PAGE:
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hollr ‘benevolent’

hollr (adj.; °compar. -ari, superl. -astr): loyal

notes

[2] hollr viggjum ‘benevolent to horses’: Hollr ‘benevolent, friendly, loyal’ frequently governs a dat. of the beneficiary (LP: hollr), and this seems to be the case here. The horses are assumed to be literal, although in context metaphorical ones (as in the ship-kenning assumed by Finnur Jónsson, noted above) might seem more likely. If literal, the reference could be to horses kept for pagan ritual purposes (see Note to st. 13 [All] on Haraldr’s religion). Alternatively (as argued by Kock in NN §§259, 2203, followed in ÍF 26) the allusion could be to one of the tólf íþróttir ‘twelve accomplishments’ that Glúmr attributes to Haraldr in st. 14. This probably incomplete stanza does not enumerate the accomplishments, and the comparable stanzas attributed to Haraldr harðráði ‘Hard-rule’ (Hharð Gamv 4II) and Rǫgnvaldr jarl Kali Kolsson (Rv Lv 1II) do not include horsemanship in their lists, but Kock includes it among a number of skills attributed to kings in Old Norse and Old English sources, and specifically (NN §259) in the eddic Rígsþula ( 35, 37, 42, 47).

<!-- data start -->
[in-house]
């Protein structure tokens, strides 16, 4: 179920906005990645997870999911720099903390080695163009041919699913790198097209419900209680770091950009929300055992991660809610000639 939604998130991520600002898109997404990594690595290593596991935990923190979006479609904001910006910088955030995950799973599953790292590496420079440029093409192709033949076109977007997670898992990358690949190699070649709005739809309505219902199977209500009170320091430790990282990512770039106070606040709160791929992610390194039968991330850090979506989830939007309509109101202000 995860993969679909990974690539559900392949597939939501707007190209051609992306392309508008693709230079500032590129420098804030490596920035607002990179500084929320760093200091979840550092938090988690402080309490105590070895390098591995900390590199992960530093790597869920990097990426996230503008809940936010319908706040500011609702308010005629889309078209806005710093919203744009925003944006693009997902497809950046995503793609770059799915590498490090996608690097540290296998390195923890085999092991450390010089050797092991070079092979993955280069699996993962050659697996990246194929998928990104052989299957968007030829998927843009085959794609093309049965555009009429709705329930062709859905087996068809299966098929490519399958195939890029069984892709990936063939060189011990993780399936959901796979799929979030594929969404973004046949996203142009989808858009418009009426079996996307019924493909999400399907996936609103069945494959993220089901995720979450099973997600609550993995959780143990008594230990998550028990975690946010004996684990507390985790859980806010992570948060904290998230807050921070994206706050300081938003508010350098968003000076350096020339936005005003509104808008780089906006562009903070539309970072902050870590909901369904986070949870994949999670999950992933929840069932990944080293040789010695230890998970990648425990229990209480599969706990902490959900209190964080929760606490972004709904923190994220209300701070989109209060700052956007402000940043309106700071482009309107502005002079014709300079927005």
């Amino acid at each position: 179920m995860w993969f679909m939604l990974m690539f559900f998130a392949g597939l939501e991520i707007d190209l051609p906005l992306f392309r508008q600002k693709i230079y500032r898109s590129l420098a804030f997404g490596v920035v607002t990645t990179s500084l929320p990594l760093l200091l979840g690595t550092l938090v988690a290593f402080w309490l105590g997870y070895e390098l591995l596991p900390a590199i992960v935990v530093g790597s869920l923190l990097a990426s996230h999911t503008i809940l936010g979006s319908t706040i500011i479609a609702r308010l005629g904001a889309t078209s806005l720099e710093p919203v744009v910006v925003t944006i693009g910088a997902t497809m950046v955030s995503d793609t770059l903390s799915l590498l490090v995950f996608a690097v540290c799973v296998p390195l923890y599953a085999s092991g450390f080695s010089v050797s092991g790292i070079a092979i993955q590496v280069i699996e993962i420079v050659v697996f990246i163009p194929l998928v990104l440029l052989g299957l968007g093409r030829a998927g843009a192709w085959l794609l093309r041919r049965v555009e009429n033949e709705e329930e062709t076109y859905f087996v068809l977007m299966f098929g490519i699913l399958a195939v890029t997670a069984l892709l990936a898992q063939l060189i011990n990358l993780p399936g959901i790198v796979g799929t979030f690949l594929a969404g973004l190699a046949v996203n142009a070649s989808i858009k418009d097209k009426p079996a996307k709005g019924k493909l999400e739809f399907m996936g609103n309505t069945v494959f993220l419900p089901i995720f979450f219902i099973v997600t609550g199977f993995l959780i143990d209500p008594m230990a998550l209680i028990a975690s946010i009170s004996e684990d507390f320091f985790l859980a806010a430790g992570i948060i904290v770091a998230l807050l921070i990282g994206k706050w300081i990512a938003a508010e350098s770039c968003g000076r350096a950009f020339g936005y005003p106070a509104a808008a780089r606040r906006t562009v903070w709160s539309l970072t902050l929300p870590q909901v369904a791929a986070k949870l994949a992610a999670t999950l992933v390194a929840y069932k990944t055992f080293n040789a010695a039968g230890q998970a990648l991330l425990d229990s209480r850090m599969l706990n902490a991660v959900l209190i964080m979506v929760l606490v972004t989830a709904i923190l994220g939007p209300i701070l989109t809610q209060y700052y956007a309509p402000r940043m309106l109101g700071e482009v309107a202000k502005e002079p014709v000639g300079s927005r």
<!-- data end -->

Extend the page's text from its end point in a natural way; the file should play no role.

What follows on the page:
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at ‘to’

5. at (nota): to (with infinitive)

[2] at: ‘[…]’ 39

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liggja ‘lie’

liggja (verb): lie

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gætir ‘The guardian’

gætir (noun m.): guardian

kennings

Gætir garðs sóta Glamma,
‘The guardian of the fence of the steed of Glammi <sea-king>, ’